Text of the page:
Doncaster social prescribing service reaches 500th referral

Geoffrey Morgan.
Geoffrey Morgan.

A local man has become the 500th referral to Doncaster’s social prescribing service, which opened its doors less than a year ago.

Run in partnership between Doncaster CVS and South Yorkshire Housing and part-funded by NHS Doncaster Clinical Commissioning Group, social prescribing is the perfect tonic for linking people up to activities in the community that they might benefit from.

Many patients suffer health problems because of issues that impact on their lives, such as managing their money and paying their bills, or finding suitable accommodation to live in. Some people also need help to look after their emotional wellbeing, or support to find a job or to do volunteering activities.

The way that the service works is that a ‘prescription’ is given in the form of an introduction to various, related, activities going on throughout the borough. This presents clients with new experiences, support and friends, which can help them improve their general physical and mental wellbeing.

Fifve hundredth referral, Geoffrey Morgan (pictured), from Bentley, has recently benefited from the service. Now in his 70s, the Doncaster resident was once an active member of his local community but became more isolated in his older age, often opting to stay at home than venture out.

Recognising the benefit that staying active and meeting new friends would have on his health, Geoff’s GP referred him on to the social prescription service with social isolation.

Having accessed the service and worked with an advisor, Geoff opted to join an over 60s men’s social club which operates in St James’ Church, where he has become a regular and made fast friends with other members. The group, which meet each Wednesday, offers older men the chance to get together, chat, play dominos and share interests.

The Bentley resident has also been helped to organise adjustments to his home to make things easier for he and his wife who both aren’t as mobile as they used to be. This work included converting their bathroom into a wet room to make showering easier and installing adaptive equipment to make getting in and out of bed less challenging.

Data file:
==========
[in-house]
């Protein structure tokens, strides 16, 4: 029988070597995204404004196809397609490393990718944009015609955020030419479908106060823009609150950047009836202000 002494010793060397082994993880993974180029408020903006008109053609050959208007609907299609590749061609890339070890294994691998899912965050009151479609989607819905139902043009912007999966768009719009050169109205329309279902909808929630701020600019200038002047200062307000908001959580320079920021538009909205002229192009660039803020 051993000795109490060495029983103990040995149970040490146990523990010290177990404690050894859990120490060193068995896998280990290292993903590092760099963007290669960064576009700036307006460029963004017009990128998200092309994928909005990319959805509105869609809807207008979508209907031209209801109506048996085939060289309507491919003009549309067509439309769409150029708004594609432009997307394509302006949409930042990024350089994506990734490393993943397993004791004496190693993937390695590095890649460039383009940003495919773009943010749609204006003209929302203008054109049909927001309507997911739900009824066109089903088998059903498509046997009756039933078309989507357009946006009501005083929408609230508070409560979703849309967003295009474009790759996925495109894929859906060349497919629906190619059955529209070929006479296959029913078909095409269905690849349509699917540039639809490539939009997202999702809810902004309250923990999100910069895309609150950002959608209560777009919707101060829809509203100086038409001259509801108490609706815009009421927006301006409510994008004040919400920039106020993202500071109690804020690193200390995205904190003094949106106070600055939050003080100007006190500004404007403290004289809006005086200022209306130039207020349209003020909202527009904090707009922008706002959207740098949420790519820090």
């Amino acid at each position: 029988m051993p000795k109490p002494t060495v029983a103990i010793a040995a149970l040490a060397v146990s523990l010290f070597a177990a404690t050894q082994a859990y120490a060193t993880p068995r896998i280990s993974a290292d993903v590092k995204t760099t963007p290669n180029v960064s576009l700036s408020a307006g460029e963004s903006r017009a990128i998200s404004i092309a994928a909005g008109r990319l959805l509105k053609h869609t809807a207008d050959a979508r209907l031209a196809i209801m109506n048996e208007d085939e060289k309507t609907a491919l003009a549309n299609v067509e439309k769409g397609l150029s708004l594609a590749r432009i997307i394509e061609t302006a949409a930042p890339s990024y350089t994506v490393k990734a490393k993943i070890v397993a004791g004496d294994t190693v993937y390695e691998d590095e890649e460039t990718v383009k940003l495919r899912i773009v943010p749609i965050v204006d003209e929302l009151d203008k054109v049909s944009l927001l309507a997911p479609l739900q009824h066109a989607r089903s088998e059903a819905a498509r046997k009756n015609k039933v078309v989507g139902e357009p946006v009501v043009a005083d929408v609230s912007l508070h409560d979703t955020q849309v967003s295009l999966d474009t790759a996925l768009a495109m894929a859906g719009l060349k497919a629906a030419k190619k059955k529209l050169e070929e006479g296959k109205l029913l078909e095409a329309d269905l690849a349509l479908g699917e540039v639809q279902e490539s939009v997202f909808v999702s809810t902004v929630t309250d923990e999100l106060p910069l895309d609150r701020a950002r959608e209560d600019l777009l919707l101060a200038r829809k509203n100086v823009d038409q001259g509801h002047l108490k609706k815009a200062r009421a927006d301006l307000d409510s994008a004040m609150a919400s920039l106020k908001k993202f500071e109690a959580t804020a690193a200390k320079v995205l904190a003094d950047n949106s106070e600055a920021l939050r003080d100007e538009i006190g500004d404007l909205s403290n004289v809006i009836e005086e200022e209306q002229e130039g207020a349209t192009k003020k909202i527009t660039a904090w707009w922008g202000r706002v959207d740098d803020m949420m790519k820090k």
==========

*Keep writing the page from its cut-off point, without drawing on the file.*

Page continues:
Geoff, who has recently taken part in a short film detailing his experiences with the service, which can be found at http://tinyurl.com/doncsocial, said: “I would recommend the service to anyone. At my age you can lose touch with what’s happening in your local area. Working with Debbie, my advisor, I’ve been put in touch with a new bunch of people to socialize with, as well having some improvements made to my house which has made getting up and about easier for me and my wife.”

“If you think you can benefit from the service, prompt your doctor. Have a word with him. It’s better if you can stay independent and active, especially at my age. It’s easy to get morbid when you’re sat in at home all the time, but, as I’ve been shown, there’s always things you can do – so get out there!”

Mandy Willis, Social Prescribing Manager at Doncaster CVS, said: “This is a great service and provides the link for GPs and their patients to the voluntary and community sector in Doncaster. Our advisors visit people in their own homes and support clients to explore community groups and activities in the borough and help them to access these services. It may be a referral for aids and adaptations, for a benefits check or a group to make friends and new connections.

Dr Nick Tupper, chair of the CCG, said: “Social prescription is another way that we can reduce the strain on busy GPs by offering an alternative which empowers people to tackle their health problems which can’t be solved through pills, tablets and other medical interventions. It’s important that we commission services that help people to stay independent and support them to make changes to their life that can improve their general wellbeing.”

Social prescribing is open to everyone in Doncaster with issues such as isolation, loneliness, bereavement, housing, debt and much more. All referrals must be made through your GP.